Chicita Culberson

By Jeremy W. Howland, Laura Briscoe

Mar 31 2023

In early March of this year Chicita Culberson, whose work has been foundational to our understanding of lichen chemistry, passed away. Chicita Culberson was born on November 1, 1931 in Philadelphia and graduated with high honors from the University of Cincinnati in 1953. She continued her education at the University of Wisconsin receiving her master’s degree in 1954. Her work on lichens began after meeting her lifelong partner and husband, Bill Culberson.

In 1955 they both moved to North Carolina at Duke University where she began her long-running work on lichen metabolites, secondary chemical compounds produced by lichens that can have various biological atributes and can be essential for distinguishing similar-looking species. She received her PhD from Duke in 1959 and over the next sixty years was a research associate with her own self-funded lab. In 1969, she published Chemical and Botanical Guide to Lichen Products, which for the first time coalesced a chemical summary of all the known lichen substances and their occurrences.

Through her extensive research career, Chicita pioneered and standardized the use of thin-layer chromatography (TLC). Chromatography is used to separate lichen metabolites into their individual chemical components. Lichen TLC is typically done on a sheet of glass coated with a thin layer of adsorbent material, usually silica. A solvent is drawn up the plate via capillary action, and the lichen metabolites ascend the plate at different rates, allowing each individual compound to be distinguished. Before the 1950s, the methods used to identify lichen metabolites were time-consuming and non-standardized. The use of TLC to identify lichen metabolites was standardized by Chicta in a series of papers in the 1970s, and was accepted by the scientific community. She continued studying and cataloguing lichen chemistry, updating and revising her work until her retirement in 2019. In 1993 she was awarded the Acharius medal by the International Association for Lichenology for her lifetime achievements in lichenology.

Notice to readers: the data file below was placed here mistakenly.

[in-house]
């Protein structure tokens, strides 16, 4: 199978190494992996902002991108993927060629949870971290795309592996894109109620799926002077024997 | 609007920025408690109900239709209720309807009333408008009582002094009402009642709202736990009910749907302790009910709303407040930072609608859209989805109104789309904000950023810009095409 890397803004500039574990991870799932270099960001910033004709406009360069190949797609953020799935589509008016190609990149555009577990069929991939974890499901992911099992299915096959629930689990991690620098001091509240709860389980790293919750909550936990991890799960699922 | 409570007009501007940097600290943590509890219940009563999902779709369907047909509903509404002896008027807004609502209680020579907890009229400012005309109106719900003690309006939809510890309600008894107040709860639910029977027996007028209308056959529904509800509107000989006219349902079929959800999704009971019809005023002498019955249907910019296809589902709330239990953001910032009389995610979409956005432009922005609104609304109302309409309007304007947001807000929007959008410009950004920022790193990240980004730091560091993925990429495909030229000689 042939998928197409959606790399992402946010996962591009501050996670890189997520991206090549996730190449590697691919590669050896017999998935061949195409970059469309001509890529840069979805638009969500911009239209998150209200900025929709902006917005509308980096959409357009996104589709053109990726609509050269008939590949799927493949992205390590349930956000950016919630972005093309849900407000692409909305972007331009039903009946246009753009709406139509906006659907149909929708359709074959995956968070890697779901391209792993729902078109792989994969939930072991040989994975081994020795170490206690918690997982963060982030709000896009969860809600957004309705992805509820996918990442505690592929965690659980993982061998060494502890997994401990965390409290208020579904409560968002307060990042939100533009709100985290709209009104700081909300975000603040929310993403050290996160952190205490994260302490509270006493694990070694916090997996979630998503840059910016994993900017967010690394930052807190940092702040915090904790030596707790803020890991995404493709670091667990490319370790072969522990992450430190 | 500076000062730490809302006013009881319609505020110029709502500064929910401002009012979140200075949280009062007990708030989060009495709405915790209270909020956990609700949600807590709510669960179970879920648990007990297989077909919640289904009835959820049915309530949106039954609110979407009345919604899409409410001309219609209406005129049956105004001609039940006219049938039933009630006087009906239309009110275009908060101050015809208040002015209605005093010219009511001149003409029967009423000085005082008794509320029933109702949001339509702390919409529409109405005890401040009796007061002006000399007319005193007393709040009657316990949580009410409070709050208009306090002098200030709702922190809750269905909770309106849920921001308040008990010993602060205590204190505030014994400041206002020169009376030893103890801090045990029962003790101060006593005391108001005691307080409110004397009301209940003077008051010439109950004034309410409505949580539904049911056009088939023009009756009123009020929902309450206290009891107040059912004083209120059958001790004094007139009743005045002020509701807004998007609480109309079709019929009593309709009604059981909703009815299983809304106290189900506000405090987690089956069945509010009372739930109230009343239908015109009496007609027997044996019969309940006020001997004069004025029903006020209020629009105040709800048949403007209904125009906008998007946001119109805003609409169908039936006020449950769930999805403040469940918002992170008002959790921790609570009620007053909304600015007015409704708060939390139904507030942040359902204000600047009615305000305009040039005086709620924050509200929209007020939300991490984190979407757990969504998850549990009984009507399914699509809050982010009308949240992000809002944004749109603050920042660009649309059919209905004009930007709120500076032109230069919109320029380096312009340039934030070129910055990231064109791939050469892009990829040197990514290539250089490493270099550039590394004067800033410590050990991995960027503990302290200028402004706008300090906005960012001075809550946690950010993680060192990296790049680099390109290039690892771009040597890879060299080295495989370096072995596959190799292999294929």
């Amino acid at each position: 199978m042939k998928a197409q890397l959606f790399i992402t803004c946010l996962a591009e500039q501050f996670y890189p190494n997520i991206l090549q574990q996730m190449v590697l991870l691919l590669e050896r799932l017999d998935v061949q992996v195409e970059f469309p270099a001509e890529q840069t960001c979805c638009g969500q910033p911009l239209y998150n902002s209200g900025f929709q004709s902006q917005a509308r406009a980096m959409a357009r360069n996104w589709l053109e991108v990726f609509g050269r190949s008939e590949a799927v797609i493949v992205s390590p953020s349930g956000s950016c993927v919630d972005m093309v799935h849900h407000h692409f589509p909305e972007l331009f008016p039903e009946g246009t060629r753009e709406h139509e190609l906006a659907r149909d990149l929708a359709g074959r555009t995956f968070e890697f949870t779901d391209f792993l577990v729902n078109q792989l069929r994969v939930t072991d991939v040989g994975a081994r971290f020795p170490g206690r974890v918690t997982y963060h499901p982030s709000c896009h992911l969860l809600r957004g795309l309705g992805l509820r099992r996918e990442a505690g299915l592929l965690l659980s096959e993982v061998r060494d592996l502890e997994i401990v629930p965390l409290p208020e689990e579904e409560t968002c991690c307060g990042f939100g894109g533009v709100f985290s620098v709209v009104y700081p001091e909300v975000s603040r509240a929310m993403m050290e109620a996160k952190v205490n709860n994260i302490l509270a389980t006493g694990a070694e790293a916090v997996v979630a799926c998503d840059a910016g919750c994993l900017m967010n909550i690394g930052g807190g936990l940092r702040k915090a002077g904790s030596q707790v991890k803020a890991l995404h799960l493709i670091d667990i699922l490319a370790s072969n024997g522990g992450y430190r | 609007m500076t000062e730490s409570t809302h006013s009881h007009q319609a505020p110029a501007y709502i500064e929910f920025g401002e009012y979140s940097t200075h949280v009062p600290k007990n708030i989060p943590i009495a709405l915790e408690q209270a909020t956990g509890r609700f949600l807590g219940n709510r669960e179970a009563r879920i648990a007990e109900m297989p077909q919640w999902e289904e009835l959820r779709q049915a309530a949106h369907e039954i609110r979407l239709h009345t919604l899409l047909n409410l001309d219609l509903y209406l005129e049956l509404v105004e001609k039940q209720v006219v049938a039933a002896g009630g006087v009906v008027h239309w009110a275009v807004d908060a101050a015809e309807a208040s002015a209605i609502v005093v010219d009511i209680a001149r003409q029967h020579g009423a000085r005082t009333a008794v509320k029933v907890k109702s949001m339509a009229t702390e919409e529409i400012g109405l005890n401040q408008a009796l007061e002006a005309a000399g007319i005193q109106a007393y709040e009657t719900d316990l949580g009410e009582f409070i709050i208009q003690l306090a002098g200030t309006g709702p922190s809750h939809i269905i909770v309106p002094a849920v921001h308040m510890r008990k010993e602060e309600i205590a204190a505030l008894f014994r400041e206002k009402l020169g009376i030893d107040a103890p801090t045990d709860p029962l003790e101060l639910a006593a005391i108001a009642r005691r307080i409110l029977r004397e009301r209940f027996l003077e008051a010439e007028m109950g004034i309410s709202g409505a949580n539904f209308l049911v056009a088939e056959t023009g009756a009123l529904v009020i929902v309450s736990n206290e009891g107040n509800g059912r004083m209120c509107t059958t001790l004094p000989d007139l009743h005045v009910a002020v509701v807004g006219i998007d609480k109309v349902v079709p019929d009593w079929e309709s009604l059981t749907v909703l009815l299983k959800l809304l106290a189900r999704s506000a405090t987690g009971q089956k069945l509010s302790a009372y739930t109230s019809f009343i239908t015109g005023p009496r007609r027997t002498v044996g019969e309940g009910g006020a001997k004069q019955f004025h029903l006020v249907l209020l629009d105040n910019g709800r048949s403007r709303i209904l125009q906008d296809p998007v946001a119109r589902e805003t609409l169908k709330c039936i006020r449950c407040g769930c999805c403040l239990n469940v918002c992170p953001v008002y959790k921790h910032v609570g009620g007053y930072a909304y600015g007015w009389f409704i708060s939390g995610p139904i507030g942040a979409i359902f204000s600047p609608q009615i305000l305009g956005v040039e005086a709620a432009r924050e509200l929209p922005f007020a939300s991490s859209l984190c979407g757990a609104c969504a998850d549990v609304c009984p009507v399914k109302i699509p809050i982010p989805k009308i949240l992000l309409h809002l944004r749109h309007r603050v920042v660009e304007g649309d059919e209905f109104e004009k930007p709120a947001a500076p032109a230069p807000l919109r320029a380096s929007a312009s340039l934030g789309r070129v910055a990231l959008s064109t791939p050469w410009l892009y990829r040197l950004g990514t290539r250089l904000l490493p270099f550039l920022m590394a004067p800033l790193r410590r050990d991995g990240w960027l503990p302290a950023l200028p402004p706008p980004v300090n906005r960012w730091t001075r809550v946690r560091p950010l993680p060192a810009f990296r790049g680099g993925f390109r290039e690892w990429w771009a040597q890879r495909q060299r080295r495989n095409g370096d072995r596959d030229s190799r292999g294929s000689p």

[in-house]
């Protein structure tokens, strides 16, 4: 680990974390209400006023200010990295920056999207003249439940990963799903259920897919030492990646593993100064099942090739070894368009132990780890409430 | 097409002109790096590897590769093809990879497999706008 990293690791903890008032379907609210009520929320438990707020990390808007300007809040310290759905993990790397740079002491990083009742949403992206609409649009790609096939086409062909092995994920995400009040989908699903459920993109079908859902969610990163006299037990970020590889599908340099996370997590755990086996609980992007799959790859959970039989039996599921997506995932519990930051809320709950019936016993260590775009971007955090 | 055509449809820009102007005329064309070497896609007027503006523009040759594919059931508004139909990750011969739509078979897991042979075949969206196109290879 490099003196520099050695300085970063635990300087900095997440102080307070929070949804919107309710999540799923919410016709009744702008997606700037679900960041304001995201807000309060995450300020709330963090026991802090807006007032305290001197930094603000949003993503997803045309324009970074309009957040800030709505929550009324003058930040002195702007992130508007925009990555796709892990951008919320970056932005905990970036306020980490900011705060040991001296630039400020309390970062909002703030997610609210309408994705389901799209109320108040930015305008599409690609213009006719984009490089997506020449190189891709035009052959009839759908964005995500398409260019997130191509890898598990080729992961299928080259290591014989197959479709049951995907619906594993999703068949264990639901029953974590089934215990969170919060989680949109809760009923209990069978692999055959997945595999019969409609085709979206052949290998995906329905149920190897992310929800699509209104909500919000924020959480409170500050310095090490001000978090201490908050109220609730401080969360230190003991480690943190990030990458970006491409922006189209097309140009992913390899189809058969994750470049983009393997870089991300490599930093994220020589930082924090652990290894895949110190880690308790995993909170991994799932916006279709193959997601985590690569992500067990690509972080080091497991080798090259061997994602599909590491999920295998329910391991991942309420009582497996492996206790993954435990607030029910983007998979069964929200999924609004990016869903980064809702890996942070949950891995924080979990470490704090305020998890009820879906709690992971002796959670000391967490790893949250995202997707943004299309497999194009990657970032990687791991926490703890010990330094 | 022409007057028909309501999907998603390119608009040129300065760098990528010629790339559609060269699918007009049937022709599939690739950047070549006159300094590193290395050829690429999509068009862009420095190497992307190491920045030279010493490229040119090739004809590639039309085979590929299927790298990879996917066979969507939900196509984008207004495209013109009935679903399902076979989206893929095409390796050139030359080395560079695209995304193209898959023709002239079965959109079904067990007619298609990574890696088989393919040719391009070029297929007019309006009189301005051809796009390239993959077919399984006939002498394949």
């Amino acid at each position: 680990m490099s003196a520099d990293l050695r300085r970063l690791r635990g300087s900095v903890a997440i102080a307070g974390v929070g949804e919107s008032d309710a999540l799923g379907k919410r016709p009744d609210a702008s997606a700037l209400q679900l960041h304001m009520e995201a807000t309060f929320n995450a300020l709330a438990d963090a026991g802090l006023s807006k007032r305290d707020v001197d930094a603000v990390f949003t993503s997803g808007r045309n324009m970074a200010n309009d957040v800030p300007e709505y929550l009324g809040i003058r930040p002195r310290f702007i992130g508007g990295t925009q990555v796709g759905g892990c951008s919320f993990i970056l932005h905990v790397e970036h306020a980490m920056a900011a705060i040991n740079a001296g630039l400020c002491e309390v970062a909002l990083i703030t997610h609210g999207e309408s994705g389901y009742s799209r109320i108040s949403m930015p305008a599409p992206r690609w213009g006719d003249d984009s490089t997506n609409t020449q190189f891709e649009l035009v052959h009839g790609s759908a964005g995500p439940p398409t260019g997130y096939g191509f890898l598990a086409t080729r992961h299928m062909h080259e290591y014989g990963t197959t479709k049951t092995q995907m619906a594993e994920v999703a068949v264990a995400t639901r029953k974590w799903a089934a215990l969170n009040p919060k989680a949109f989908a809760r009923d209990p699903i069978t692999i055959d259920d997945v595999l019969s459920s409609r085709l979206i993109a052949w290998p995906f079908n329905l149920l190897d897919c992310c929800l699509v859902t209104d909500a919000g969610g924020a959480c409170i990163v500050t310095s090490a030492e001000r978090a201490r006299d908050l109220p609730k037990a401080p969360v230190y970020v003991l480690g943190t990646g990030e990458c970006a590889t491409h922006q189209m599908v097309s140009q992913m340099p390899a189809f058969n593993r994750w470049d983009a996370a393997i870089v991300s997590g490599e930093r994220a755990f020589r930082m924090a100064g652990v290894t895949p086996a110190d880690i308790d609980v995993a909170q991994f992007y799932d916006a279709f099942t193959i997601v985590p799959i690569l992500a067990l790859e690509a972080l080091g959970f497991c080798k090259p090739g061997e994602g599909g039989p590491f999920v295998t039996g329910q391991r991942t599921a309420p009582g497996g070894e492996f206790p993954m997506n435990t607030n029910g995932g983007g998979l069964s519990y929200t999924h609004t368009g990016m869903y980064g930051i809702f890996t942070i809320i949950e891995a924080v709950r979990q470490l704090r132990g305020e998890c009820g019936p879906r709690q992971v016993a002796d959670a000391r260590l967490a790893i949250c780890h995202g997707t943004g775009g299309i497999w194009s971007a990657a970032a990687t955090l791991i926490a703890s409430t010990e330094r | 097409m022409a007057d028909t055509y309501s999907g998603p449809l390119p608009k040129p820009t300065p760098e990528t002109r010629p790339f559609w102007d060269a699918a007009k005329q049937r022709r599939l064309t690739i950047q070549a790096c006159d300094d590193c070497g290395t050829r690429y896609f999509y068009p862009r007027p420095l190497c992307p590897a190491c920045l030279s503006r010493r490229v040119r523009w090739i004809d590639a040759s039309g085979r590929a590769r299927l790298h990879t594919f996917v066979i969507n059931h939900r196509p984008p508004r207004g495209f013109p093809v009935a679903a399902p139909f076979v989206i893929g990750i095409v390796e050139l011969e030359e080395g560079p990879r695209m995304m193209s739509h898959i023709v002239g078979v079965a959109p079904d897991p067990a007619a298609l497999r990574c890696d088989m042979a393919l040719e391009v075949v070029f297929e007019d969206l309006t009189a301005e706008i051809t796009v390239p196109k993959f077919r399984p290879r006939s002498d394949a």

Lichenologists now have a much easier and efficient way to identify these compounds that is still ubiquitous today because of Chicita’s research. TLC is still vital in how we catalogue and distinguish species by chemical profiles, along with modern molecular genetics. Anyone who has described a new lichen species in the past 50 years or engaged in serious lichen identification work has likely used these same methods. 

Chicita was known for her soft-spoken attitude and willingness to help those learning the art of TLC. A genus of lichenized fungi, Culbersonia, was named in honor of Chicita and her husband Bill in 2000. Chicita and Bill also worked together to circumscribe a new genus in 1968, Cetrelia. Bill named one species after her, Cetrelia chicitae. Her legacy will live on through these eponymous honors, the taxa she named, and the methods she pioneered.

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